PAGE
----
Sitting in one of the many cafes surrounding Place des Lices in the heart of historic Rennes with two of my fellow American friends, the typical grey skies of Bretagne threatening rain matched our mood. Attempting to warm our hands with café crèmes we had just ordered, we stumbled upon a subject that had been troubling us for the past few weeks: Donald Trump. His inauguration on 20 January less than a month before felt surreal, like an episode of the Twilight Zone you could hardly remember. Although there were daily reminders of his abuse of power on nightly news clips in addition to the many questions fellow students and French professors would pose, it was easy to feel disconnected and even useless here in Rennes. While our friends and family across the Atlantic marched on Washington, protested Trump’s racist and xenophobic travel bans at airports, or went on strike to show solidarity with oppressed minorities, I continued my daily routine in Rennes, enjoying the vie quotidienne and immersing myself in French culture.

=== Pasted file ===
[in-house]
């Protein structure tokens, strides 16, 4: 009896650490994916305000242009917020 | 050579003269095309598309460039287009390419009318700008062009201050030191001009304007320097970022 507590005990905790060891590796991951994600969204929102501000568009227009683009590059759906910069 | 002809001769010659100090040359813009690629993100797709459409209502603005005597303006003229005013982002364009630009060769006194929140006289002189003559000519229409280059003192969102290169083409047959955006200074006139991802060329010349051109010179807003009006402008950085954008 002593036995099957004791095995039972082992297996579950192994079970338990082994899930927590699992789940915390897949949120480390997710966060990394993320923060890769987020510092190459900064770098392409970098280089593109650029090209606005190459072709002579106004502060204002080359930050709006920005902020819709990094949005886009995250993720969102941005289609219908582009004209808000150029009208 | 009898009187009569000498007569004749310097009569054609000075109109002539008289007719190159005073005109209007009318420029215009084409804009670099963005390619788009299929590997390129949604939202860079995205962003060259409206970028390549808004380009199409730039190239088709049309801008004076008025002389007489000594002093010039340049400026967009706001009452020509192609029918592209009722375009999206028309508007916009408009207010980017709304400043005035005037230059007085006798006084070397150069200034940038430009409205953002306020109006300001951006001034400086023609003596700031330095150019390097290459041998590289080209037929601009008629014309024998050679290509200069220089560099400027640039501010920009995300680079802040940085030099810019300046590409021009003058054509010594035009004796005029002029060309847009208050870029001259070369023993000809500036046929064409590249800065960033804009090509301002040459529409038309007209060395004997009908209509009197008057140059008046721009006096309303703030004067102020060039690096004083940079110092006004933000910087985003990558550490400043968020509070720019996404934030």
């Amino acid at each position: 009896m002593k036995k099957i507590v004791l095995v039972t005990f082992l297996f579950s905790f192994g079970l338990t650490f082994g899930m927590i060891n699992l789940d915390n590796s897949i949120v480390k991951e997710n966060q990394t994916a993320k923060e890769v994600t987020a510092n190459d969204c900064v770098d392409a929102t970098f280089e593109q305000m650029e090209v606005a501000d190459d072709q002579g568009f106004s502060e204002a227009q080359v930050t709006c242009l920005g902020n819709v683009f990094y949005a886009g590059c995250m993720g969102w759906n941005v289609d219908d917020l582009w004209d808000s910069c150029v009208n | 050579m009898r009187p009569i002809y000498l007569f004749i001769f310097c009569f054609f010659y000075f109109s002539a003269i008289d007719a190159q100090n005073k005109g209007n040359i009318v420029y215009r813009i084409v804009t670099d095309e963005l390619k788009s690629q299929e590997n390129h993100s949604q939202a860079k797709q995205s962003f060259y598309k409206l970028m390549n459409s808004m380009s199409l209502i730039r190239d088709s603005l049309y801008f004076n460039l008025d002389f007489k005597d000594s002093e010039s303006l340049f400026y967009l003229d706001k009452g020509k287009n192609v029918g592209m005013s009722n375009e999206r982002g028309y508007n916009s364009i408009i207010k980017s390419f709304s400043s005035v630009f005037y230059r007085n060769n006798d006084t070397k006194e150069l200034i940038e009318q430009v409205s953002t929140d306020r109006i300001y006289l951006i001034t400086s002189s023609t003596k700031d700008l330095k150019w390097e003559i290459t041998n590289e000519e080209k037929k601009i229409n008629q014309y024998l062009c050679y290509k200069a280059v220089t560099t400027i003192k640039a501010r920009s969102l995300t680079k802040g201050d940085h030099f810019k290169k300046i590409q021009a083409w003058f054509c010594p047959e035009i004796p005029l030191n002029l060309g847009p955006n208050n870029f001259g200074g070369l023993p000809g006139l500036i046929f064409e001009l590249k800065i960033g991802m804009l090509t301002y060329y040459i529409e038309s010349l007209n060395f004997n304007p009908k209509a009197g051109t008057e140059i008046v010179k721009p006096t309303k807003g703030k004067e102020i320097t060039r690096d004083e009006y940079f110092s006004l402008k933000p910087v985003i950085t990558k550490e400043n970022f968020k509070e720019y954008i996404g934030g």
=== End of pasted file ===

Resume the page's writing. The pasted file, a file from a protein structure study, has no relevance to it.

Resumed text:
I was torn between an overwhelming sense of relief that I was not in the United States to witness first-hand Trump’s abuse of power and an envy for those who remain in the United States, able to protest and strike. How could we possibly show our solidarity with those fighting against Trump’s racism, sexism, and xenophobia? How could I, the daughter of an immigrant, a proud feminist, and a human being, combat the Trump Administration here in France? It was a sentiment shared by many of us, mixed with feelings of anger, shame, disbelief, and embarrassment. Yet, after a few weeks of contemplation and several discussions with friends, I slowly came to realize that the very act of being abroad is an act of protest. A willingness to live with people from entirely different backgrounds, an effort to learn a foreign language, and an enthusiasm to embrace cultural differences directly contradicts what the Trump Administration represents. An inclination to be open-minded rather than judgmental and welcoming rather than alienating is exactly what the Trump Administration lacks and exactly what we need. I’d like to think that if Donald Trump and those working under him had perhaps studied abroad and truly immersed themselves in another culture in order to appreciate the wonderful diversity the world has to offer, perhaps they would not advocate a policy of fear and exclusion. Simply being here in Rennes and being open to differences is an act of defiance.
Siân Hanson, St. Olaf College